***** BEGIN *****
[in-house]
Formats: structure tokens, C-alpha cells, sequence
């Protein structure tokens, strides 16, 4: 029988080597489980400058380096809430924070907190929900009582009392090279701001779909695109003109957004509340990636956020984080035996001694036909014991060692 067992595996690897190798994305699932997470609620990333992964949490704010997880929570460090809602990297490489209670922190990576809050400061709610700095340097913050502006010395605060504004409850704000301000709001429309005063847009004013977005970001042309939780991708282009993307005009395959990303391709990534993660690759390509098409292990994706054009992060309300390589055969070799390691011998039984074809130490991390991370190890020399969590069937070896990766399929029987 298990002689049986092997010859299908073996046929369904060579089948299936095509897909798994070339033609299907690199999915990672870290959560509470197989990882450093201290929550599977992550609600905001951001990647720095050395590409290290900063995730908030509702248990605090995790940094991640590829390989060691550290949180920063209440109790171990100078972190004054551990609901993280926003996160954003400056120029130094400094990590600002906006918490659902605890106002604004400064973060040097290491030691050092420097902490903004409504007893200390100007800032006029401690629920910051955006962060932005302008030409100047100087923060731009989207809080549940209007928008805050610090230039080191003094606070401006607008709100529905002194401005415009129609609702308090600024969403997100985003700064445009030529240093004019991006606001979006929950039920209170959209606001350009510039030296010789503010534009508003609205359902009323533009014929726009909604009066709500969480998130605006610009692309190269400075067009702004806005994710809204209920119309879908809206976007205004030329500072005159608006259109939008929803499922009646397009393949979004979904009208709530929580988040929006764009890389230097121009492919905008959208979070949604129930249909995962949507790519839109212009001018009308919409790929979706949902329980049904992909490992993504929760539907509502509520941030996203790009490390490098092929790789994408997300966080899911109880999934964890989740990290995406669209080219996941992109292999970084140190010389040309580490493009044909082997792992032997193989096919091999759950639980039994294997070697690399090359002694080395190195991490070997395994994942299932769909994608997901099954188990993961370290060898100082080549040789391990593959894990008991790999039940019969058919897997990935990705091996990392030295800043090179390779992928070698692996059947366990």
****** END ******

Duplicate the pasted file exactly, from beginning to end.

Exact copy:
[in-house]
Formats: structure tokens, C-alpha cells, sequence
């Protein structure tokens, strides 16, 4: 029988080597489980400058380096809430924070907190929900009582009392090279701001779909695109003109957004509340990636956020984080035996001694036909014991060692 067992595996690897190798994305699932997470609620990333992964949490704010997880929570460090809602990297490489209670922190990576809050400061709610700095340097913050502006010395605060504004409850704000301000709001429309005063847009004013977005970001042309939780991708282009993307005009395959990303391709990534993660690759390509098409292990994706054009992060309300390589055969070799390691011998039984074809130490991390991370190890020399969590069937070896990766399929029987 298990002689049986092997010859299908073996046929369904060579089948299936095509897909798994070339033609299907690199999915990672870290959560509470197989990882450093201290929550599977992550609600905001951001990647720095050395590409290290900063995730908030509702248990605090995790940094991640590829390989060691550290949180920063209440109790171990100078972190004054551990609901993280926003996160954003400056120029130094400094990590600002906006918490659902605890106002604004400064973060040097290491030691050092420097902490903004409504007893200390100007800032006029401690629920910051955006962060932005302008030409100047100087923060731009989207809080549940209007928008805050610090230039080191003094606070401006607008709100529905002194401005415009129609609702308090600024969403997100985003700064445009030529240093004019991006606001979006929950039920209170959209606001350009510039030296010789503010534009508003609205359902009323533009014929726009909604009066709500969480998130605006610009692309190269400075067009702004806005994710809204209920119309879908809206976007205004030329500072005159608006259109939008929803499922009646397009393949979004979904009208709530929580988040929006764009890389230097121009492919905008959208979070949604129930249909995962949507790519839109212009001018009308919409790929979706949902329980049904992909490992993504929760539907509502509520941030996203790009490390490098092929790789994408997300966080899911109880999934964890989740990290995406669209080219996941992109292999970084140190010389040309580490493009044909082997792992032997193989096919091999759950639980039994294997070697690399090359002694080395190195991490070997395994994942299932769909994608997901099954188990993961370290060898100082080549040789391990593959894990008991790999039940019969058919897997990935990705091996990392030295800043090179390779992928070698692996059947366990």